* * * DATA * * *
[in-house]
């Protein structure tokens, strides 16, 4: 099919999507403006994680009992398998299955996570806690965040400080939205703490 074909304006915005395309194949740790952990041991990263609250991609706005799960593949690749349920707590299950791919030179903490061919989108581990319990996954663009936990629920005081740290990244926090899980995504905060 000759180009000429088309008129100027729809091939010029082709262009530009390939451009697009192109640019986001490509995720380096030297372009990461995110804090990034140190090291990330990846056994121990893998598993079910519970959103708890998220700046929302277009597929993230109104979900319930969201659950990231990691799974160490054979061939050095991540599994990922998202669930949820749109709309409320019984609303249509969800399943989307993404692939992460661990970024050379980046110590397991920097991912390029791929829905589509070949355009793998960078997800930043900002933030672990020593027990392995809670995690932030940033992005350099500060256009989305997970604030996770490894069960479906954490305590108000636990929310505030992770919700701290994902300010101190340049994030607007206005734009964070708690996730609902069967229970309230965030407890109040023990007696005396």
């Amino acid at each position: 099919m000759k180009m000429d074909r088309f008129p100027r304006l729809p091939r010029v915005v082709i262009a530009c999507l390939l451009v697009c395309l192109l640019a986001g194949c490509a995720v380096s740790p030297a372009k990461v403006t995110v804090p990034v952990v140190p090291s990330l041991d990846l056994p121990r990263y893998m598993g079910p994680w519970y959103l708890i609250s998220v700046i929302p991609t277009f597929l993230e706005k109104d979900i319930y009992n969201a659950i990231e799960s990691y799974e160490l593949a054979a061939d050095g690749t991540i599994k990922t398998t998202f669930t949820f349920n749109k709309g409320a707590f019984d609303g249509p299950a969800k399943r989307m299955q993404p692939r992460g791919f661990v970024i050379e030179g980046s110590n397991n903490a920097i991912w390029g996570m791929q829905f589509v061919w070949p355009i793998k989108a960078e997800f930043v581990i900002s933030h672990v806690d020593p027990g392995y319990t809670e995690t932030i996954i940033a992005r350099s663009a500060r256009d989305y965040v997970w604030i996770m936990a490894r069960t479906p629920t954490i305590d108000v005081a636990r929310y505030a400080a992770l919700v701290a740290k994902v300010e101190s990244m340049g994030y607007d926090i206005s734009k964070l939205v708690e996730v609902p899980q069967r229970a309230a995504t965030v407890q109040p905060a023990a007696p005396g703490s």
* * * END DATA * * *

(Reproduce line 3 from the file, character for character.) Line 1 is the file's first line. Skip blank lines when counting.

């Amino acid at each position: 099919m000759k180009m000429d074909r088309f008129p100027r304006l729809p091939r010029v915005v082709i262009a530009c999507l390939l451009v697009c395309l192109l640019a986001g194949c490509a995720v380096s740790p030297a372009k990461v403006t995110v804090p990034v952990v140190p090291s990330l041991d990846l056994p121990r990263y893998m598993g079910p994680w519970y959103l708890i609250s998220v700046i929302p991609t277009f597929l993230e706005k109104d979900i319930y009992n969201a659950i990231e799960s990691y799974e160490l593949a054979a061939d050095g690749t991540i599994k990922t398998t998202f669930t949820f349920n749109k709309g409320a707590f019984d609303g249509p299950a969800k399943r989307m299955q993404p692939r992460g791919f661990v970024i050379e030179g980046s110590n397991n903490a920097i991912w390029g996570m791929q829905f589509v061919w070949p355009i793998k989108a960078e997800f930043v581990i900002s933030h672990v806690d020593p027990g392995y319990t809670e995690t932030i996954i940033a992005r350099s663009a500060r256009d989305y965040v997970w604030i996770m936990a490894r069960t479906p629920t954490i305590d108000v005081a636990r929310y505030a400080a992770l919700v701290a740290k994902v300010e101190s990244m340049g994030y607007d926090i206005s734009k964070l939205v708690e996730v609902p899980q069967r229970a309230a995504t965030v407890q109040p905060a023990a007696p005396g703490s």